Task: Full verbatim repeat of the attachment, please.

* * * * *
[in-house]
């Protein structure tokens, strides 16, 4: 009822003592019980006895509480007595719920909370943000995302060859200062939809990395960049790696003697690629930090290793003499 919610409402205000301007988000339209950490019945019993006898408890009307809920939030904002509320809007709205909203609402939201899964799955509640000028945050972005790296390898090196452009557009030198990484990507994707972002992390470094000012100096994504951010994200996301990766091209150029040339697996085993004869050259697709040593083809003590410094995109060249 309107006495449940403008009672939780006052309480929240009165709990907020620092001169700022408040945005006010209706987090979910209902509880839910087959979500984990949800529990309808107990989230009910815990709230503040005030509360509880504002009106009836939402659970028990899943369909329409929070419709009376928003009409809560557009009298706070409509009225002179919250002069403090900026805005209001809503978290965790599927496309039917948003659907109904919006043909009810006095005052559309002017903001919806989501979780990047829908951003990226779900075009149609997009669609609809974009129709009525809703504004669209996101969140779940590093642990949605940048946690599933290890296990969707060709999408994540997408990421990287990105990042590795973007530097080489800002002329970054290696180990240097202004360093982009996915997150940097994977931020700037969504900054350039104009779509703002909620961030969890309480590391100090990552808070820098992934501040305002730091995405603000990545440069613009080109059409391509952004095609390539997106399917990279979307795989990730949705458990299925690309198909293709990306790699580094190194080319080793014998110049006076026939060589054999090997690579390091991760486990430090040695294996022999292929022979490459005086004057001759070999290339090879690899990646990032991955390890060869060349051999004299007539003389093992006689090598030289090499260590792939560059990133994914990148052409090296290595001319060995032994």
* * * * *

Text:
[in-house]
């Protein structure tokens, strides 16, 4: 009822003592019980006895509480007595719920909370943000995302060859200062939809990395960049790696003697690629930090290793003499 919610409402205000301007988000339209950490019945019993006898408890009307809920939030904002509320809007709205909203609402939201899964799955509640000028945050972005790296390898090196452009557009030198990484990507994707972002992390470094000012100096994504951010994200996301990766091209150029040339697996085993004869050259697709040593083809003590410094995109060249 309107006495449940403008009672939780006052309480929240009165709990907020620092001169700022408040945005006010209706987090979910209902509880839910087959979500984990949800529990309808107990989230009910815990709230503040005030509360509880504002009106009836939402659970028990899943369909329409929070419709009376928003009409809560557009009298706070409509009225002179919250002069403090900026805005209001809503978290965790599927496309039917948003659907109904919006043909009810006095005052559309002017903001919806989501979780990047829908951003990226779900075009149609997009669609609809974009129709009525809703504004669209996101969140779940590093642990949605940048946690599933290890296990969707060709999408994540997408990421990287990105990042590795973007530097080489800002002329970054290696180990240097202004360093982009996915997150940097994977931020700037969504900054350039104009779509703002909620961030969890309480590391100090990552808070820098992934501040305002730091995405603000990545440069613009080109059409391509952004095609390539997106399917990279979307795989990730949705458990299925690309198909293709990306790699580094190194080319080793014998110049006076026939060589054999090997690579390091991760486990430090040695294996022999292929022979490459005086004057001759070999290339090879690899990646990032991955390890060869060349051999004299007539003389093992006689090598030289090499260590792939560059990133994914990148052409090296290595001319060995032994």